We Democrats have waited SINCE PRESIDENT HARRY TRUMAN (the late 1940s!) for a chance at universal health care. It's within reach. Let's not blow it on a candidate whose plan is weaker and who's already making ill-considered policy shifts (see below for a sad description of Obama's illogical backpedaling on mandates by considering the imposition of penalties on those who don't sign up).
Here's the "money quote" from Paul Krugman's column in tomorrow's New York Times (February 4, 2008):
If you combine the economic analysis with these political realities, here's what I think it says: If Mrs. Clinton gets the Democratic nomination, there is some chance - nobody knows how big - that we'll get universal health care in the next administration. If Mr. Obama gets the nomination, it just won't happen.
Krugman cites essential new information -- that every voter should know -- from an M.I.T. study by a renowned health care analyst comparing the two candidates' plans, important because, Krugman notes, the "principal policy division between Hillary Clinton and Barack Obama involves health care":
[T]he difference between the plans could well be the difference between achieving universal health coverage - a key progressive goal - and falling far short.
... new estimates say that a plan resembling Mrs. Clinton's would cover almost twice as many of those now uninsured as a plan resembling Mr. Obama's - at only slightly higher cost.
Twice as many people. That's huge. Obama has attacked Hillary Clinton repeatedly for mandating coverage -- but there are critical reasons that everyone be covered.
NOW Obama is suggesting (as you'll see below) that he may "penalize" people who don't participate. WHAT? Penalize them by forcing them to pay BACK PREMIUMS? Why not just include them in the first place?
Talk about making up non-sensical policy on the fly!
Update [2008-2-4 2:13:6 by SusanHu]: HERE is what Ezra Klein reports, at Prospect, that Obama said in the debate on Thursday night:
Meanwhile, Obama not only has a mandate for kids in his own health care plan -- what if the parents can't pay, one might ask? -- but he said, in last night's debate, "If people are gaming the system, there are ways we can address that. By, for example, making them pay some of the back premiums for not having gotten it in the first place." That, of course, is exactly what a mandate does. Gaming the system, in this context, means not purchasing health care. And Obama is now threatening to force them to pay back premiums. That's a harsher penalty than anything Clinton has proposed.
/ END OF UPDATE /
Here's one key reason why mandatory universal coverage works: It forces insurance companies to cover everyone. Another reason is that even young, robustly healthy people can face enormous medical bills from accidents or from rapidly growing diseases hitting the young, including diabetes and high blood pressure (that can be discovered and treated before they become expensive). And if they sign up before they get sick, the plan's costs would be lower.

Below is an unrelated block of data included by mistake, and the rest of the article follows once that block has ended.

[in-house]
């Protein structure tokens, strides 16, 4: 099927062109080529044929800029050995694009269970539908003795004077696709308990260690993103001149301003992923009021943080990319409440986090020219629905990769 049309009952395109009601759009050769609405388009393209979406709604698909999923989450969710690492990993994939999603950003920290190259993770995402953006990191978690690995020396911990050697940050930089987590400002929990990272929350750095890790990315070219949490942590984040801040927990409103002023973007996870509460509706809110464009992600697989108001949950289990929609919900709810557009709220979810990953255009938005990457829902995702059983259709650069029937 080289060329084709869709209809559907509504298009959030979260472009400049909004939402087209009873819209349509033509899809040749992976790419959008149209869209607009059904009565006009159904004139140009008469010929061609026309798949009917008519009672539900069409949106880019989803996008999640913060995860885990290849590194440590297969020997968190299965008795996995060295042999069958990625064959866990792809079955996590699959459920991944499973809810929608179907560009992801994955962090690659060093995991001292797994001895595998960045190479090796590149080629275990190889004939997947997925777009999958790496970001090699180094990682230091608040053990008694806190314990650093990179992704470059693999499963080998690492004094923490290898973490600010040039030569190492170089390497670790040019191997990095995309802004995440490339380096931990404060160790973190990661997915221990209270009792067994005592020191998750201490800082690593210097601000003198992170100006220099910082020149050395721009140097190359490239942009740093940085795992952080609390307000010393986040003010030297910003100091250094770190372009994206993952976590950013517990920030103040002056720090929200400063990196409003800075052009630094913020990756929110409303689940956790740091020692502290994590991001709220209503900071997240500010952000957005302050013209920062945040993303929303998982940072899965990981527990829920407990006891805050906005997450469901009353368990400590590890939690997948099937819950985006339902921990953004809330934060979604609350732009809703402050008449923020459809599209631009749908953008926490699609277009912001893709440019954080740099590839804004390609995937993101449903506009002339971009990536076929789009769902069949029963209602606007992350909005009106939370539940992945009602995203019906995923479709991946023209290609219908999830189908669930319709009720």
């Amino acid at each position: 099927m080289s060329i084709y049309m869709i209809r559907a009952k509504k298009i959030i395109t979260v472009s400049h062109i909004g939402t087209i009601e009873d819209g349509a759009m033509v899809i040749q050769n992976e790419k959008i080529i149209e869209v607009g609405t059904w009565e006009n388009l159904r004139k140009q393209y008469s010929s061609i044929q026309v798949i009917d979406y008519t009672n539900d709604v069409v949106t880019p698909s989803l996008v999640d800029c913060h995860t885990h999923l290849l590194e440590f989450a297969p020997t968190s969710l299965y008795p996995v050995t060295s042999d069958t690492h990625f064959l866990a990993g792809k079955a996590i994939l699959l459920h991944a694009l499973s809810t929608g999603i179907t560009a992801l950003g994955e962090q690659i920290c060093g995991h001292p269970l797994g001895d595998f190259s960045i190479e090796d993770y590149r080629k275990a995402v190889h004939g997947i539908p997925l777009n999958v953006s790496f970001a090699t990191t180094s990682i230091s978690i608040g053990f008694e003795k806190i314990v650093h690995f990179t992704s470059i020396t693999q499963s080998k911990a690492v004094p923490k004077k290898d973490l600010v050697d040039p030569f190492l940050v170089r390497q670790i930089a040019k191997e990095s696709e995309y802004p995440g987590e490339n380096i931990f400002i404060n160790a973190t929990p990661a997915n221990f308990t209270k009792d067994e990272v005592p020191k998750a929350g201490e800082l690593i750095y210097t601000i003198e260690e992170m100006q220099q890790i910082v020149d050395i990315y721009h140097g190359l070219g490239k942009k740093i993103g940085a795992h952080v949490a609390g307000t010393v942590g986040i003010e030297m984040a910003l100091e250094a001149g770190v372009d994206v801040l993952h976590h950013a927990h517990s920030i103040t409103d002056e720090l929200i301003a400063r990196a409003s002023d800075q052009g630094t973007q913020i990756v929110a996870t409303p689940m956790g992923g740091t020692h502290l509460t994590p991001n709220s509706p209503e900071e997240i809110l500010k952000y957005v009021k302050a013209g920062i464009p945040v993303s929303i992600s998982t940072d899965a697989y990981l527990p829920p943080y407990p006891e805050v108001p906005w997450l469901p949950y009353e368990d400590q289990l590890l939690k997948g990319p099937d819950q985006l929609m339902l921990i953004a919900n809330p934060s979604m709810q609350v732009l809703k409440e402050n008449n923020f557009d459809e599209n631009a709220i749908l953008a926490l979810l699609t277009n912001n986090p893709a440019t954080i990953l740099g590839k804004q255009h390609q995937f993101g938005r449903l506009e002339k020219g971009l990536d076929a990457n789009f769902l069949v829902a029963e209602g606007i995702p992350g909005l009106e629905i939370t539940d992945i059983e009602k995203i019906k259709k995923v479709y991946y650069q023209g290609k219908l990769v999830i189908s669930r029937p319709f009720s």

... [Clinton's plan is] more explicit about affordability, promising to limit insurance costs as a percentage of family income. ...
Mr. Obama claims that people will buy insurance if it becomes affordable. Unfortunately, the evidence says otherwise.
[Obama's plan doesn't deal with] healthy people who ... don’t sign up until they develop medical problems, thereby raising premiums for everyone else. ...
Krugman reports that Jonathan Gruber of M.I.T., "one of America’s leading health care economists," explains in a new paper how Obama's plan leaves far more people uninsured -- and costs more:
Mr. Gruber finds that a plan without mandates, [like] the Obama plan, would cover 23 million of those currently uninsured [at] $102 billion per year. An otherwise identical plan with mandates would cover 45 million of the uninsured — essentially everyone — [for] $124 billion.
Clinton's plan, Gruber's analysis shows (says Krugman), would cost only $2,700 while Obama's plan would cost $4,400 per "newly insured person." He notes that although Obama's plan costs 80% more, it only covers half of the people who are currently uninsured.
Krugman says that Gruber's analysis compares favorably with other analyses, including a 2003 study from the Robert Wood Johnson Foundation. That study found that "mandates made a big difference both to success in covering the uninsured and to cost-effectiveness."
Krugman refers to the Obama campaign's ugly tactics against Clinton's health plan, and why "Mr. Obama’s campaigning on the health care issue has sabotaged his own prospects":
[T]he Obama campaign has demonized the idea of mandates — most recently in a scare-tactics mailer sent to voters that bears a striking resemblance to the “Harry and Louise” ads run by the insurance lobby in 1993, ads that helped undermine our last chance at getting universal health care.
I showed you that pamphlet the other day. It's important to display it again. It is UGLY, Chicago-style campaigning -- and, as Dr. Krugman points out, would sabotage the realization of even Obama's own weaker plan:
In a February 1 NYT blog post, "Obama Does Harry and Louise Again..." -- which I quote in my February 1st story, "Common Sense + Expert Opinions on Obama’s Dangerously Flawed Health Care Plan" -- Krugman points out:
The Obama campaign sends out an ugly mailer. Sorry, but this is just destructive — like the Obama plan, the Clinton plan offers subsidies to lower-income families. And BO himself has conceded that he might have to penalize people who don't buy insurance until they need care.
Read all of tomorrow's NYT column, "Clinton, Obama, Insurance."
THIS is the candidate who can make universal health insurance a reality:
[editor's note, by SusanHu] I cut down the quotations from Mr. Krugman's column because some were concerned about fair use. if anyone has further objections, please e-mail me at susanunpc at gmail dot com